#Blogwords, New Week New Fact, #NWNF, Guest Post, Lynn Blackburn, Writer’s Conference, Prepare, Hydrate, Rest, Self Care

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Stories come to me in different ways. Sometimes I “get” the gist of the story, sometimes I get character names. Sometimes I get the title first.


When Seasons came to me, the first thing I got was the names, and then the story titles. I therefore knew the series would then be Seasons. And I eventually got to the setting. I first thought it was current day, set somewhere north of here, somewhere that seasons are markedly different. Somewhere they get snow.


But as the story started speaking to me, I knew that a) it was not current day, but set in 1912 and 1913—very concise timeframe compared to my first series—and b) it was set in South Carolina.


“The southern town of Saisons lies at the crossroads between North and South, progressive and genteel antebellum life. Between East and West, between history and heritage, and new frontiers. Downton Abbey meets Gone With the Wind.

It’s 1912, in a world where slavery is dying and women’s rights are rising, and four young women who once shared a bond—and experienced a tragedy—question their own truths.”


When I get into the flow of a new story, I first see a vision of what the town is like. Then I go to Google maps to find a town to, er, borrow. And Lake City seemed just perfect. So I printed me a nice little map of Lake City…

… zoomed in…

… and promptly drew all over it.

Looks kinda like a spider web, doesn’t it?


Saisons is a crossroads town, with a statue of René Armand Dubois (1572) and a fountain in a quintessential town square in the center. A quarter of the town—and at least that much of its wealth—is owned by the Dubois family. Two other families, the Fontaines and the Marchands, also were part of the founding fathers of my little town. Ashley Santee, the Marchand estate is to the north, and Bastille House and Vineyards belongs to the Fontaine family.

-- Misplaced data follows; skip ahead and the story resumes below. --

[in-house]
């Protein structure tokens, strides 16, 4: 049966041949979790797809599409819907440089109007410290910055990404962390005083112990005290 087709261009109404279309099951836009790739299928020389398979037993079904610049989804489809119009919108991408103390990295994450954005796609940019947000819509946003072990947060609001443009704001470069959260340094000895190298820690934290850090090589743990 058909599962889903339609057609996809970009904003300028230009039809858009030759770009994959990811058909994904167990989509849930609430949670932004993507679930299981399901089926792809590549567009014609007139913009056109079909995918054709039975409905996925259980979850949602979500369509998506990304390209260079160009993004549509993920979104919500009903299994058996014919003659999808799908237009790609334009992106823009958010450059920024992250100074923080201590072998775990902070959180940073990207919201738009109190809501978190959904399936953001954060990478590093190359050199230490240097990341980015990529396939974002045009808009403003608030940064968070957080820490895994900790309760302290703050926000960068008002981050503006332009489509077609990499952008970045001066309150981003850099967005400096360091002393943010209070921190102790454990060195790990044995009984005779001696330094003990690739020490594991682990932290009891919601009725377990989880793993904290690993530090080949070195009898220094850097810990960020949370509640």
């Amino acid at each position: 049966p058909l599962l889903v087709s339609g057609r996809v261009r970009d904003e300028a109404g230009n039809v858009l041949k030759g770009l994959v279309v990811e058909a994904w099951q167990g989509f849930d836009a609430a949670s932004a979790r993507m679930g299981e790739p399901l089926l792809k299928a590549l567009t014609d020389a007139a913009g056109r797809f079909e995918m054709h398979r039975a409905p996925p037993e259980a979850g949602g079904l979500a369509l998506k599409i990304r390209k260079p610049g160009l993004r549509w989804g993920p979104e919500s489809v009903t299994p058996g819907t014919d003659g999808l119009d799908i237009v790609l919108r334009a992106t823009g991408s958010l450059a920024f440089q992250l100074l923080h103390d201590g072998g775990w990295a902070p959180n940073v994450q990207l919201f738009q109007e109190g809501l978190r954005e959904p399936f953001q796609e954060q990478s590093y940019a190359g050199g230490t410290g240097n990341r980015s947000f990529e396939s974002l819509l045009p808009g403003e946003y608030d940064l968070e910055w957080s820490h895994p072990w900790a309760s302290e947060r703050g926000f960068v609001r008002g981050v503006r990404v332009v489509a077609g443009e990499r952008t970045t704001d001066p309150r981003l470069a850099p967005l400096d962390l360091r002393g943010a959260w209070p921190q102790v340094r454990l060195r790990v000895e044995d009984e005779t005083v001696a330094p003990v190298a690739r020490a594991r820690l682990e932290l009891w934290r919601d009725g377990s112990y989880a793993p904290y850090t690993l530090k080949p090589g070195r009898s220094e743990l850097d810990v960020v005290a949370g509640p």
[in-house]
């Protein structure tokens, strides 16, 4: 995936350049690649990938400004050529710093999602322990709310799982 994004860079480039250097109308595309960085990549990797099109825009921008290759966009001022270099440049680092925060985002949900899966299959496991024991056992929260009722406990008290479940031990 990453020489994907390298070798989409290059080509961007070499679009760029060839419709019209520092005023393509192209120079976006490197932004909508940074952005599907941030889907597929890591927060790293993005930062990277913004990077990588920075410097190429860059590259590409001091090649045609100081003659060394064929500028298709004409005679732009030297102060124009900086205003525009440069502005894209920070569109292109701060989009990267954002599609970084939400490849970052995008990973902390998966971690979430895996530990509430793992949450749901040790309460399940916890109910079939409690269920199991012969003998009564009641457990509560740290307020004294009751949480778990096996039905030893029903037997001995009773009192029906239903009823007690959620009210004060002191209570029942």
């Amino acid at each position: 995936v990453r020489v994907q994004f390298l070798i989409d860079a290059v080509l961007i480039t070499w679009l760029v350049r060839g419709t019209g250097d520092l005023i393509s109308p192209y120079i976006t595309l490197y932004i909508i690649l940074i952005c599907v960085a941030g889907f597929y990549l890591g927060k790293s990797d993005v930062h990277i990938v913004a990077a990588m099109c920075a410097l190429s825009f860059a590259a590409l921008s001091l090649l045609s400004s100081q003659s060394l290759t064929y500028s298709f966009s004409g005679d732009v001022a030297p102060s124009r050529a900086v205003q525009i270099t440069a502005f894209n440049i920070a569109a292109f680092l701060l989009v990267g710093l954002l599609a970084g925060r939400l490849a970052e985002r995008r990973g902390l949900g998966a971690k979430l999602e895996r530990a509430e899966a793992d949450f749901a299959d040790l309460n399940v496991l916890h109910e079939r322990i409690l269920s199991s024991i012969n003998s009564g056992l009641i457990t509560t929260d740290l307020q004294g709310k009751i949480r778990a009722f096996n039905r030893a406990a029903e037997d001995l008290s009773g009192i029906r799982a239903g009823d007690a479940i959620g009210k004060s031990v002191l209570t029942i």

I drew up a list of common places and businesses in a town and named them. The little red numbers on the map is the key to where each business is. They may never show up in the story, but in my mind, I know what’s there when Mercedes or Scarlett walk down Weatherbie Road or Tarleton Street.

The logistics, though, of Lake City didn’t fit some of the directional details and I moved the town a bit further south. It now sits on the Edisto River a little south of where Branchville is.


But what I had the most fun with—my interior interior designer voice—was designing the houses! I drew a floor plan for Saisons House (and later for Alés House, Mercedes’ townhome) so as I described clandestine meetings in the study—or in the secret room—tea in the parlor or dances in the ball room, I could see it all.

This is a fairly close representation of how I see Saisons House. (In the real world it is Magnolia Plantation in Charleston, SC.) Can you imagine how oppressive the heat would be in that tower in the summer?


Saisons house is designed as above, and functions as Downton Abbey. The Dubois family were not so strict with the rigors of protocol, but servants were expected to use the belowstairs entrances.


Inside the formal entry was a sweeping curved stair.

And that door there? The one that’s just cut off? That leads to Monsieur Dubois’ study—where the entrance to the secret room is oh-so-cleverly disguised!

There are, of course, also the parlor and music room







The dining room.

And the ballroom.

There was also a small chapel and loggia.


The grounds were a botanical feast, with angel oaks and magnolia trees.